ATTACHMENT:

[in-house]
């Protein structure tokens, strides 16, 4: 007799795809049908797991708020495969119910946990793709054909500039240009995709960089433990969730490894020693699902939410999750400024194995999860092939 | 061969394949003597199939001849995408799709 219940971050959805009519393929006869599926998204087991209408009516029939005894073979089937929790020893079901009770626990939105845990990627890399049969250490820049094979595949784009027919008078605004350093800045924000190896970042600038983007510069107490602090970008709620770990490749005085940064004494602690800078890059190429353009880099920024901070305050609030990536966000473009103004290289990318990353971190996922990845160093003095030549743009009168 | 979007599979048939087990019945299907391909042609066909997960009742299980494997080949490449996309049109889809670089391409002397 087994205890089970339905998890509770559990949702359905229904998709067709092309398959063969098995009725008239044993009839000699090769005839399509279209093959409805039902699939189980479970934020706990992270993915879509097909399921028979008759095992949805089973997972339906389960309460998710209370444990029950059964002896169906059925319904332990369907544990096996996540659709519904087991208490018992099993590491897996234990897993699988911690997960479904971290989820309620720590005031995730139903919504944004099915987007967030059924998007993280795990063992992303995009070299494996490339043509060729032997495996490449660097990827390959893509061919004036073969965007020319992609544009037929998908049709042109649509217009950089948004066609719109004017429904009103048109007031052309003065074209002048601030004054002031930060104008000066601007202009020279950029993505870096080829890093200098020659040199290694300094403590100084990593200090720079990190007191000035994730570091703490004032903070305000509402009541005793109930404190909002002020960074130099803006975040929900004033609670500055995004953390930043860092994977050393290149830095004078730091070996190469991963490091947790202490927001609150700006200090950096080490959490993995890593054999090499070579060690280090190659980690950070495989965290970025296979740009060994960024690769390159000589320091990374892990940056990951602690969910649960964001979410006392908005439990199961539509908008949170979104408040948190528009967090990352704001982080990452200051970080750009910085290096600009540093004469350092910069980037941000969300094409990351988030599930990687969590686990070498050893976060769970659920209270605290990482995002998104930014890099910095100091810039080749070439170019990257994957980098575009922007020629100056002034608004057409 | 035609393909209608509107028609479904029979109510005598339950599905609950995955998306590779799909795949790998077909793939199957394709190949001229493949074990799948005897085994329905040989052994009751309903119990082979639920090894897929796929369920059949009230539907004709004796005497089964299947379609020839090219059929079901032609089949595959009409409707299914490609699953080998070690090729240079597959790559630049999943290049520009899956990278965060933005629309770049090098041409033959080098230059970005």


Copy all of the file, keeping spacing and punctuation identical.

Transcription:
[in-house]
């Protein structure tokens, strides 16, 4: 007799795809049908797991708020495969119910946990793709054909500039240009995709960089433990969730490894020693699902939410999750400024194995999860092939 | 061969394949003597199939001849995408799709 219940971050959805009519393929006869599926998204087991209408009516029939005894073979089937929790020893079901009770626990939105845990990627890399049969250490820049094979595949784009027919008078605004350093800045924000190896970042600038983007510069107490602090970008709620770990490749005085940064004494602690800078890059190429353009880099920024901070305050609030990536966000473009103004290289990318990353971190996922990845160093003095030549743009009168 | 979007599979048939087990019945299907391909042609066909997960009742299980494997080949490449996309049109889809670089391409002397 087994205890089970339905998890509770559990949702359905229904998709067709092309398959063969098995009725008239044993009839000699090769005839399509279209093959409805039902699939189980479970934020706990992270993915879509097909399921028979008759095992949805089973997972339906389960309460998710209370444990029950059964002896169906059925319904332990369907544990096996996540659709519904087991208490018992099993590491897996234990897993699988911690997960479904971290989820309620720590005031995730139903919504944004099915987007967030059924998007993280795990063992992303995009070299494996490339043509060729032997495996490449660097990827390959893509061919004036073969965007020319992609544009037929998908049709042109649509217009950089948004066609719109004017429904009103048109007031052309003065074209002048601030004054002031930060104008000066601007202009020279950029993505870096080829890093200098020659040199290694300094403590100084990593200090720079990190007191000035994730570091703490004032903070305000509402009541005793109930404190909002002020960074130099803006975040929900004033609670500055995004953390930043860092994977050393290149830095004078730091070996190469991963490091947790202490927001609150700006200090950096080490959490993995890593054999090499070579060690280090190659980690950070495989965290970025296979740009060994960024690769390159000589320091990374892990940056990951602690969910649960964001979410006392908005439990199961539509908008949170979104408040948190528009967090990352704001982080990452200051970080750009910085290096600009540093004469350092910069980037941000969300094409990351988030599930990687969590686990070498050893976060769970659920209270605290990482995002998104930014890099910095100091810039080749070439170019990257994957980098575009922007020629100056002034608004057409 | 035609393909209608509107028609479904029979109510005598339950599905609950995955998306590779799909795949790998077909793939199957394709190949001229493949074990799948005897085994329905040989052994009751309903119990082979639920090894897929796929369920059949009230539907004709004796005497089964299947379609020839090219059929079901032609089949595959009409409707299914490609699953080998070690090729240079597959790559630049999943290049520009899956990278965060933005629309770049090098041409033959080098230059970005």